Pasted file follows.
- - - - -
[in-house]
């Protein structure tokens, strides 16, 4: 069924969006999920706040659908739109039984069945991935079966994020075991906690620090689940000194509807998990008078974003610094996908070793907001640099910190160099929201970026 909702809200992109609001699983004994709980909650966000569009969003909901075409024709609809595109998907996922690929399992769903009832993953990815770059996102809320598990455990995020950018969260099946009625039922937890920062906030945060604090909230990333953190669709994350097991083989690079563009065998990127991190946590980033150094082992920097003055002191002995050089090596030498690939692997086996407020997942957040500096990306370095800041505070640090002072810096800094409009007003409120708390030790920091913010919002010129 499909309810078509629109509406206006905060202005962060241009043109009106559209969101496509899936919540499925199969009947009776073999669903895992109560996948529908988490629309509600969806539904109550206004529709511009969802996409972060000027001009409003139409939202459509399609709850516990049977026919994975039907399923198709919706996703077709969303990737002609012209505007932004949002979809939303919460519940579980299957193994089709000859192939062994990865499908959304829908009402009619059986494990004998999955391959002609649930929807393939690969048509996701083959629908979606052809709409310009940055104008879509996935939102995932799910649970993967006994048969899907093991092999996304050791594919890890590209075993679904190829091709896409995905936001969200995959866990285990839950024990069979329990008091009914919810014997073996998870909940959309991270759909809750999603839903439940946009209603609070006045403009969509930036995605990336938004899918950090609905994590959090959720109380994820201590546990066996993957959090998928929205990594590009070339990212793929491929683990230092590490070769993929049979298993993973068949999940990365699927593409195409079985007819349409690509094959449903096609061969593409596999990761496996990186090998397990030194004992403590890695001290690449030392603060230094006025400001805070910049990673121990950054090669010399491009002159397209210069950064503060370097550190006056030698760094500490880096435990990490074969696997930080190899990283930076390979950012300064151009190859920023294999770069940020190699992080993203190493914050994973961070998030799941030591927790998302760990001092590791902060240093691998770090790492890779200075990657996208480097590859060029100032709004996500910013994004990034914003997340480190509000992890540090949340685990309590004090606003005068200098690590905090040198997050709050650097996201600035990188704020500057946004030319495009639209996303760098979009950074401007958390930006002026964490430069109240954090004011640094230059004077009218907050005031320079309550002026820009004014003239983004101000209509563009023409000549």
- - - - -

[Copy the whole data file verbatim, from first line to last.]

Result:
[in-house]
């Protein structure tokens, strides 16, 4: 069924969006999920706040659908739109039984069945991935079966994020075991906690620090689940000194509807998990008078974003610094996908070793907001640099910190160099929201970026 909702809200992109609001699983004994709980909650966000569009969003909901075409024709609809595109998907996922690929399992769903009832993953990815770059996102809320598990455990995020950018969260099946009625039922937890920062906030945060604090909230990333953190669709994350097991083989690079563009065998990127991190946590980033150094082992920097003055002191002995050089090596030498690939692997086996407020997942957040500096990306370095800041505070640090002072810096800094409009007003409120708390030790920091913010919002010129 499909309810078509629109509406206006905060202005962060241009043109009106559209969101496509899936919540499925199969009947009776073999669903895992109560996948529908988490629309509600969806539904109550206004529709511009969802996409972060000027001009409003139409939202459509399609709850516990049977026919994975039907399923198709919706996703077709969303990737002609012209505007932004949002979809939303919460519940579980299957193994089709000859192939062994990865499908959304829908009402009619059986494990004998999955391959002609649930929807393939690969048509996701083959629908979606052809709409310009940055104008879509996935939102995932799910649970993967006994048969899907093991092999996304050791594919890890590209075993679904190829091709896409995905936001969200995959866990285990839950024990069979329990008091009914919810014997073996998870909940959309991270759909809750999603839903439940946009209603609070006045403009969509930036995605990336938004899918950090609905994590959090959720109380994820201590546990066996993957959090998928929205990594590009070339990212793929491929683990230092590490070769993929049979298993993973068949999940990365699927593409195409079985007819349409690509094959449903096609061969593409596999990761496996990186090998397990030194004992403590890695001290690449030392603060230094006025400001805070910049990673121990950054090669010399491009002159397209210069950064503060370097550190006056030698760094500490880096435990990490074969696997930080190899990283930076390979950012300064151009190859920023294999770069940020190699992080993203190493914050994973961070998030799941030591927790998302760990001092590791902060240093691998770090790492890779200075990657996208480097590859060029100032709004996500910013994004990034914003997340480190509000992890540090949340685990309590004090606003005068200098690590905090040198997050709050650097996201600035990188704020500057946004030319495009639209996303760098979009950074401007958390930006002026964490430069109240954090004011640094230059004077009218907050005031320079309550002026820009004014003239983004101000209509563009023409000549």